Much about the workplace has advanced throughout my career, but as fax machines, desktops and office hours have gone the way of the dinosaur, some things that should have evolved have remained the same. Unfortunately, there has been—and still is—a gender discrepancy in the workplace. And today, it’s particularly pronounced in the startup community.
I’ve been fortunate to work with some of the most the famous female CEOs on the planet, including Meg Whitman and Marissa Mayer, and I’m in awe of their talents, leadership and achievements. I’d love to support more women CEOs and back more female entrepreneurs, but the problem is I don’t see enough of them. Only one out of every 25 deals that come to the Webb Investment Network has a female founder. Of the 57 companies we have in our portfolio, only two are led by a woman. These are not impressive numbers. These are not numbers I am proud of.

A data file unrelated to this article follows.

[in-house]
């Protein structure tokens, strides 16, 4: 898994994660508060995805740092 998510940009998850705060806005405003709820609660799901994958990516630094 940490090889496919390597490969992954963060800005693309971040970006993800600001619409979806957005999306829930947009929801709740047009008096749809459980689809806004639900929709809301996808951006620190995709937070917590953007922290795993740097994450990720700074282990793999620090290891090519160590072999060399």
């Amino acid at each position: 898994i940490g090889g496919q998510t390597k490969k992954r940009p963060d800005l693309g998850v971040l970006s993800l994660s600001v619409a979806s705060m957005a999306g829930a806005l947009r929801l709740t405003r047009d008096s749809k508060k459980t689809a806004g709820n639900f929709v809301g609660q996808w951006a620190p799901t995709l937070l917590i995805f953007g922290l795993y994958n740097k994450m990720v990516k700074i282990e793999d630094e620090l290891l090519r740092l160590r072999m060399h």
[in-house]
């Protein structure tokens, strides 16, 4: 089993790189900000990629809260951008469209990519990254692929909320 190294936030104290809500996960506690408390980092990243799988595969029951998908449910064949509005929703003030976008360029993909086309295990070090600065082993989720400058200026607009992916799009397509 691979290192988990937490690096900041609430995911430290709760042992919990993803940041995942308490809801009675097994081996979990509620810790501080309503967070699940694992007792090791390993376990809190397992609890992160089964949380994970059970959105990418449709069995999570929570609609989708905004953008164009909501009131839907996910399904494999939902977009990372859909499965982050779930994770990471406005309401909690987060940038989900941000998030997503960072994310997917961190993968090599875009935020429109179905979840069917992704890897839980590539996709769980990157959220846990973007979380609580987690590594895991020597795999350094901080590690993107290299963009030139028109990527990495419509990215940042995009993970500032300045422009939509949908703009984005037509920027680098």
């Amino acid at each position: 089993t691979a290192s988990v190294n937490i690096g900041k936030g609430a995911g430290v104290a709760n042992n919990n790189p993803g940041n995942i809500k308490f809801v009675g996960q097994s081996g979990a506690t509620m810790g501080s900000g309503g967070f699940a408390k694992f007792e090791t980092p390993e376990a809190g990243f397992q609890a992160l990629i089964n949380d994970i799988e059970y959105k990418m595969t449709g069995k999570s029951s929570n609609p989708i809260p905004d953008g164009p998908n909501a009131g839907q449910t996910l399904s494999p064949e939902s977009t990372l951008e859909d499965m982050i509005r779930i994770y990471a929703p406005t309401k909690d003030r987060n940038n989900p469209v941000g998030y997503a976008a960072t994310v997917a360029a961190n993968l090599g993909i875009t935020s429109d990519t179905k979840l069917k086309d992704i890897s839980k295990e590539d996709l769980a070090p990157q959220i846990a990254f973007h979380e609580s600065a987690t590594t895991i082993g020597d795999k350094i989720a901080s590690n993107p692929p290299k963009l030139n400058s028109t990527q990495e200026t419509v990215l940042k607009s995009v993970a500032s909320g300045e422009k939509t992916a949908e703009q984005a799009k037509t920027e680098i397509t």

So why is it happening? I don’t think this is as simple as a gender bias—I try not to be biased. One of the issues starts before women enter the workforce. When we look at university campuses we see a dearth of young women who major in the sciences. This hasn’t always been the case.
Women today represent 12% of all computer-science graduates. In 1984, they represented 37%. The lack of focus in these fields limits women from gaining employment opportunities at tech startups. This is why I support organizations like Girls Who Code, a national nonprofit that teaches coding to high school girls. Consider that in middle school, 74% of girls express interest in science, technology, engineering and math, but when choosing a college major, only 0.3% of high-school girls select computer science. I believe access and education can help change this. Case in point: 100% of the girls who participated in the Girls Who Code program last year reported that they are definitely or more likely to major in computer science following the program.